The Chinese government is attempting to circumvent Japanese authority over some disputed islands by sending an increasing number of supposedly routine maritime law enforcement patrols into the region.

China sent four maritime police ships this week into a Japanese-controlled tract of sea that’s claimed by both countries. Beijing’s State Oceanic Administration described that mission, the second in less than a week, as “cruising in the seas around our Diaoyu Islands.” The sea is the East China Sea and Diaoyu a chain of eight uninhabited islets that Japan calls the Senkakus. Japan functionally controls the islets and the waters around it.

But China says it’s all theirs, and this year it has made these cruises a standing routine aimed at eroding Japanese control. It may already have taken a step toward that goal, per some views.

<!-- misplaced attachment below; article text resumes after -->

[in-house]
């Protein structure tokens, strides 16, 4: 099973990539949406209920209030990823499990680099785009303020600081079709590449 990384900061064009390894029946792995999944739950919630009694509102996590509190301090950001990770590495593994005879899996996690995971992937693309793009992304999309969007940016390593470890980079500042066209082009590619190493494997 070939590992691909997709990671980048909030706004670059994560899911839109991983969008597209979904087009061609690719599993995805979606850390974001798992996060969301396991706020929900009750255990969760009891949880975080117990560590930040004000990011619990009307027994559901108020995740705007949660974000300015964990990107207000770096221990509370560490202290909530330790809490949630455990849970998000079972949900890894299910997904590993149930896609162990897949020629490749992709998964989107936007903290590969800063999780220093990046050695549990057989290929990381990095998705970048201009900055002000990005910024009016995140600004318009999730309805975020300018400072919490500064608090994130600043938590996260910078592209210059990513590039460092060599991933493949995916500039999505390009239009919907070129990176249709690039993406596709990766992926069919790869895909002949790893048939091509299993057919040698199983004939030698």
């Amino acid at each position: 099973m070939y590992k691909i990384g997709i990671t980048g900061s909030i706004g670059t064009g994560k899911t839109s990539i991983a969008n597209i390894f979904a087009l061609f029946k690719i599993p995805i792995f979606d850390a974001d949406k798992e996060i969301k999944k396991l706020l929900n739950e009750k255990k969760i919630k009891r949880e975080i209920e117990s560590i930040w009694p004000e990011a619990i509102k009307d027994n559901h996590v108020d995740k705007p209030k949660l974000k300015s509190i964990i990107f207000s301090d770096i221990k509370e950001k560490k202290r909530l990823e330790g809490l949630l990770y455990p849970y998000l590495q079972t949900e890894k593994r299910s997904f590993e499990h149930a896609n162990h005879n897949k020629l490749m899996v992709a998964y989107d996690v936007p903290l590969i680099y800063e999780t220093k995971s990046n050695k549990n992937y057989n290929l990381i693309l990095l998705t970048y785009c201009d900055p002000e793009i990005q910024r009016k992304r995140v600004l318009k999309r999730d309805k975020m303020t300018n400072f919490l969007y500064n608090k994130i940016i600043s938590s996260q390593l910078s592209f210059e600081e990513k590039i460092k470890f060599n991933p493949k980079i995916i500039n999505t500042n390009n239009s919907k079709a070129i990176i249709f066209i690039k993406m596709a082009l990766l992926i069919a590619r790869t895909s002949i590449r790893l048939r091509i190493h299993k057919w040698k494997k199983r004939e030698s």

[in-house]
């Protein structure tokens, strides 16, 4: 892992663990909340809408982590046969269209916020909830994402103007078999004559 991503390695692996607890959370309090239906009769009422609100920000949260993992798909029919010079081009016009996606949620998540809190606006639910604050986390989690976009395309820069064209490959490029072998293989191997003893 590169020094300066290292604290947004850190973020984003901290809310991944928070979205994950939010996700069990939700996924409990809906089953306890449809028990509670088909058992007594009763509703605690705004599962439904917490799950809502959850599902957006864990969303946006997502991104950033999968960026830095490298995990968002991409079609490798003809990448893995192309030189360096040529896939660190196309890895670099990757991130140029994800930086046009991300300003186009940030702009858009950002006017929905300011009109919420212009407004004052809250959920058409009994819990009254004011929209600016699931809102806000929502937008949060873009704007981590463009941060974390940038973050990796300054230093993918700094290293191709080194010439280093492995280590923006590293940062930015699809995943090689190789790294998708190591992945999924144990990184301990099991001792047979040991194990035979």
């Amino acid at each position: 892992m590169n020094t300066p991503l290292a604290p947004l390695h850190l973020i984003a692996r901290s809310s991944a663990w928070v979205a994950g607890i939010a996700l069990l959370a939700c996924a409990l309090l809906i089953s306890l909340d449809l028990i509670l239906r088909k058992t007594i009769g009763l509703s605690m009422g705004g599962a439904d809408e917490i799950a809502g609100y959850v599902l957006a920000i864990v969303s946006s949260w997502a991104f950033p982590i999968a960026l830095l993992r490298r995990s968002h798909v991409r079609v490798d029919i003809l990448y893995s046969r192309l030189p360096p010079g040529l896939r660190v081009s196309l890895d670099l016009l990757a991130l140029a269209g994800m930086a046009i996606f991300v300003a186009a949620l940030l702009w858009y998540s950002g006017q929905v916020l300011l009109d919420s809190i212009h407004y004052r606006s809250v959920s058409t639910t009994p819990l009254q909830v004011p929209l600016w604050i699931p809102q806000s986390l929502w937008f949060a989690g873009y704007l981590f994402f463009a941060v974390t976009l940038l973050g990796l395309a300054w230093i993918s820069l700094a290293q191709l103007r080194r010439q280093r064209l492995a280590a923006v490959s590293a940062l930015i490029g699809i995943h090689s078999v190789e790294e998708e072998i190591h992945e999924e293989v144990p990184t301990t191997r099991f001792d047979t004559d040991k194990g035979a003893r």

“By regular patrol of the surrounding area, China believes it has successfully established a new status quo,” says Yun Sun, East Asia Program senior associate at the Stimson Center think tank in Washington. Stopping access to the islands would help China establish “evidence of exercise of sovereignty,” she adds.

Bottom line: The Chinese are using their increased military and economic prowess to reassert control over regions Beijing views as historically belonging to China. This is the same thing that is happening in the South China Sea.

Beijing will continue pressing and pressuring in this manner until two things happen: Countries give in, or countries push back. Obviously the Chinese government believes it can outmaneuver the Japanese, otherwise Beijing would not be risking a confrontation.

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